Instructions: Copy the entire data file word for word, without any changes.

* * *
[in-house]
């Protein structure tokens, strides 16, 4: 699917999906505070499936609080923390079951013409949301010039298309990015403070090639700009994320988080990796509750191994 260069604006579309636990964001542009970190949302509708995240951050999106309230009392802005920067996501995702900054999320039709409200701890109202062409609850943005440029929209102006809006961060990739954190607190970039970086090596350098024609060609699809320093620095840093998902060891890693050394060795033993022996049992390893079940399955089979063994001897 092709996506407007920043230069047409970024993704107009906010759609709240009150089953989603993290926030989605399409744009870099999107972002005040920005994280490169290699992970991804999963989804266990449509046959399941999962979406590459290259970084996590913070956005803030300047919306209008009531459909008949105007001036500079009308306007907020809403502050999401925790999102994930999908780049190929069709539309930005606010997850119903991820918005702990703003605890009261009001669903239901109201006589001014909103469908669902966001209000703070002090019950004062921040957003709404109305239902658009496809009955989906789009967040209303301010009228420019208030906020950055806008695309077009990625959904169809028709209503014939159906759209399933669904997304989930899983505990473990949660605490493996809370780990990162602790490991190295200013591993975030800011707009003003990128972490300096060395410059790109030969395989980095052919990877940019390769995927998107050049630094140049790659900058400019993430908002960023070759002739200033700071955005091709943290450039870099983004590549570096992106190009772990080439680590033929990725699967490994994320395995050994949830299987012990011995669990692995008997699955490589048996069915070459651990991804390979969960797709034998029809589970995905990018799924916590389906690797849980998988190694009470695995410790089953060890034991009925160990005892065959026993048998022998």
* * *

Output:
[in-house]
């Protein structure tokens, strides 16, 4: 699917999906505070499936609080923390079951013409949301010039298309990015403070090639700009994320988080990796509750191994 260069604006579309636990964001542009970190949302509708995240951050999106309230009392802005920067996501995702900054999320039709409200701890109202062409609850943005440029929209102006809006961060990739954190607190970039970086090596350098024609060609699809320093620095840093998902060891890693050394060795033993022996049992390893079940399955089979063994001897 092709996506407007920043230069047409970024993704107009906010759609709240009150089953989603993290926030989605399409744009870099999107972002005040920005994280490169290699992970991804999963989804266990449509046959399941999962979406590459290259970084996590913070956005803030300047919306209008009531459909008949105007001036500079009308306007907020809403502050999401925790999102994930999908780049190929069709539309930005606010997850119903991820918005702990703003605890009261009001669903239901109201006589001014909103469908669902966001209000703070002090019950004062921040957003709404109305239902658009496809009955989906789009967040209303301010009228420019208030906020950055806008695309077009990625959904169809028709209503014939159906759209399933669904997304989930899983505990473990949660605490493996809370780990990162602790490991190295200013591993975030800011707009003003990128972490300096060395410059790109030969395989980095052919990877940019390769995927998107050049630094140049790659900058400019993430908002960023070759002739200033700071955005091709943290450039870099983004590549570096992106190009772990080439680590033929990725699967490994994320395995050994949830299987012990011995669990692995008997699955490589048996069915070459651990991804390979969960797709034998029809589970995905990018799924916590389906690797849980998988190694009470695995410790089953060890034991009925160990005892065959026993048998022998």